India's oil minister said negotiations will restart over the Iran-Pakistan-India pipeline that was derailed by disputes over transit fees between Islamabad and New Delhi.
"We expect to settle this issue in the two rounds of negotiations," Petroleum and Natural Gas Minister Murli Deora said, The Hindu reports. "We are hopeful of reaching an agreement with the Pakistan government."
The so-called Peace Pipeline would cost $7.5 billion. Natural gas from Iran -- the world's second-largest holder of reserves -- would be sent to Pakistan and on to India by 2011, according to plans.
Pakistan and Iran have reached agreement on nearly all outstanding issues and are moving forward.
Iraq issues tender for dual Iraq-Iran pipelines
Iraq's Oil Ministry has given companies until April 24 to bid for "detail design, supply of equipment and materials for Iraqi-Iranian crude oil and product pipelines project."
The pipelines would cross the Shatt al-Arab waterway -- one sending Iraqi crude to an Iranian refinery, the other sending products refined by Iran back to Iraq.
"The project includes scraper traps, valve stations for the pipelines, nine tanks of different capacities, metering stations, receiving station, loading system, all necessary utilities required such as control, telecommunication, electrical, pipeline intruder, fire detection and protection," according to the tender announcement on the ministry's Web site.
The physical pipelines itself are not part of the bid.
The ministry also announced a tender for development of the Akkas gas field in western Iraq. The field would be shipped via pipeline to Syria and also feed into the Arab gas pipeline. This would direct gas to Turkey for domestic consumption, as well as feed for a pipeline to Europe.
Environmentalists, Oregon city oppose proposed pipeline
The government of Forrest Grove, Ore., has come out against the pipeline, which would import Russian, Indonesian, Australian and Middle Eastern liquefied natural gas and send it 210 miles.
Palomar Gas Transmission said in a report filed with the Federal Energy Regulatory Commission its pipeline would trace a path through 73 miles of forest and across 50 rivers and other bodies of water, The Oregonian reports.
Environmentalists point to this -- a 120-foot wide clearing through 3,124 acres during construction -- in opposition.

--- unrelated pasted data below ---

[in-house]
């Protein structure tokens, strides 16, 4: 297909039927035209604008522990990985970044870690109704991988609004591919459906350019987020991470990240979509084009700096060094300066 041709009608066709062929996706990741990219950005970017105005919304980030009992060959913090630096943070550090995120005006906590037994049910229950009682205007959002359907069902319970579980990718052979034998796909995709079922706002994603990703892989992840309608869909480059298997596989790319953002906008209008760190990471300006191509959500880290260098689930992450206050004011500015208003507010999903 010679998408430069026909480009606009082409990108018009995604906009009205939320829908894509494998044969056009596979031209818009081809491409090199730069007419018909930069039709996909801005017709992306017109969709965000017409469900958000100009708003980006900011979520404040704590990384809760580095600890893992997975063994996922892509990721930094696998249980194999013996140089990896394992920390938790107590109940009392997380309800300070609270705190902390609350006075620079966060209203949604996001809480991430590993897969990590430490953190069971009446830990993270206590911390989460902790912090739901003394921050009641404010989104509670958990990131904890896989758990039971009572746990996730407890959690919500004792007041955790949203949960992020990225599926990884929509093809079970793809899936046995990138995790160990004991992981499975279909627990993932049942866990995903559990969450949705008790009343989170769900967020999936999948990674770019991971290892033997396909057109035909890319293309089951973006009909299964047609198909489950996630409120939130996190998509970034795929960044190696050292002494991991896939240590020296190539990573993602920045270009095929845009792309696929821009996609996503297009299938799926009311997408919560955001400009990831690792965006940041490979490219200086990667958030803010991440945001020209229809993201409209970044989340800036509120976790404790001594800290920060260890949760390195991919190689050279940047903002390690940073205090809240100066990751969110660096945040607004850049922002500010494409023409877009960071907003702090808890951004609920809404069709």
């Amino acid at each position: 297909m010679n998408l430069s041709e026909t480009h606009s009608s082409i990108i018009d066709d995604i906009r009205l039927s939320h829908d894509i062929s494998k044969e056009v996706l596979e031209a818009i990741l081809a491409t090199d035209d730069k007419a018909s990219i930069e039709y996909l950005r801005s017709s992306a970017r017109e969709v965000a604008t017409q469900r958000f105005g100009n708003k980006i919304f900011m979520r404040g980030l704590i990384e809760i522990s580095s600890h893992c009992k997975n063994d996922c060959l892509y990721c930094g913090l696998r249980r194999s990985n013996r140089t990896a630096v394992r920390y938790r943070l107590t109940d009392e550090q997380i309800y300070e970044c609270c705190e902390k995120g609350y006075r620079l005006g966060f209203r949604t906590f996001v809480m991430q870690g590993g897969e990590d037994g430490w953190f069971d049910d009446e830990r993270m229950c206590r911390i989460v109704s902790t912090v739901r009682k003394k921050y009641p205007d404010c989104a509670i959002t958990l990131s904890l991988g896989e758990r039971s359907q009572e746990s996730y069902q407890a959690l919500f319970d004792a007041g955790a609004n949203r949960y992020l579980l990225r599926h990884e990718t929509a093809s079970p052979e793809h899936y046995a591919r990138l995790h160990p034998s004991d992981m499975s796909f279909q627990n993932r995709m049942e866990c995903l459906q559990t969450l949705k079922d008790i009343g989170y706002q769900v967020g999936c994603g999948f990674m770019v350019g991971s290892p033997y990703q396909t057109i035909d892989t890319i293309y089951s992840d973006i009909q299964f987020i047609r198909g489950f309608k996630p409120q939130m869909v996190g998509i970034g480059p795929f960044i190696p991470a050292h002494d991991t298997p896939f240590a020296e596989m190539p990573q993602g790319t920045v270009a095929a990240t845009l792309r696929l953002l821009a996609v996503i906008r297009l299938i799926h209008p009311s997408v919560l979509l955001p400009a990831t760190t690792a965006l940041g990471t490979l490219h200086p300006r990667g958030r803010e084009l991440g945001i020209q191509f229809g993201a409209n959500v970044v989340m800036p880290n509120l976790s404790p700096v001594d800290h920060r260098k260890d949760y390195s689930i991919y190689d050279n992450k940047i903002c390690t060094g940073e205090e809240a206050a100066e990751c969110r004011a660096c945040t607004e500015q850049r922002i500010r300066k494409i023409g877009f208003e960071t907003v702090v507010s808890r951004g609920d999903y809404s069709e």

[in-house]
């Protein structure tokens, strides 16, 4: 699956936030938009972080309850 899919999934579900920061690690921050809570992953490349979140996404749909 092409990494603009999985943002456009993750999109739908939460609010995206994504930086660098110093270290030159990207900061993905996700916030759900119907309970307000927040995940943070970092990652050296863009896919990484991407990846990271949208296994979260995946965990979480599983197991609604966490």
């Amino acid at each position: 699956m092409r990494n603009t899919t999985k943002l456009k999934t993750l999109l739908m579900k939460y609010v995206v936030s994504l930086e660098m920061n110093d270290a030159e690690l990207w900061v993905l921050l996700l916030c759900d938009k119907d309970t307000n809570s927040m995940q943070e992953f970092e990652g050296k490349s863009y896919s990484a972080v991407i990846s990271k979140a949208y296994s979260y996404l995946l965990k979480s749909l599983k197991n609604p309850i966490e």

"It's taking public assets and turning them into private profits," said Bill Barton, Native Forest Council field operations director. "We should stop this. If citizens don't wake up, our resources will be gone."
Palomar says the project would employ 1,000 workers during construction, feed $75 million into the economy and $8 million in taxes, and reclaim much of the land destroyed during construction.
Rwanda, Uganda sign MoU for fuel pipeline
The governments of Rwanda and Uganda, as well as the firm Tamoil Africa, have signed a memorandum of understanding for a feasibility study and construction of a crude products pipeline.
It would be an extension of a line from Kenya to Uganda, which is also a Tamoil project and is to start in May.
Tamoil would be eligible for incentives from both countries for the Kampala to Kigali line, The New Times reports. A final deal would be signed in August.
A price tag was not detailed.
The Kenya to Uganda pipeline is $110 million. Further extensions would take the fuel to Burundi, the Tripoli Post reports. Currently fuel traverses the violence-prone region via truck, increasing the prices and risking shipments.
Indian government reviewing proposed Kashmir gas line MoU
India's Law Department is reviewing a memorandum of understanding between the state of Jammu & Kashmir and the Gas Authority of India Ltd.
Greater Kashmir reports a final version of the MoU has been given to the government.
The pipeline network would connect eight districts in the state.
GAIL's proposal would see a monthly meeting of a nine-member coordinating committee to oversee development and timeframe for the project.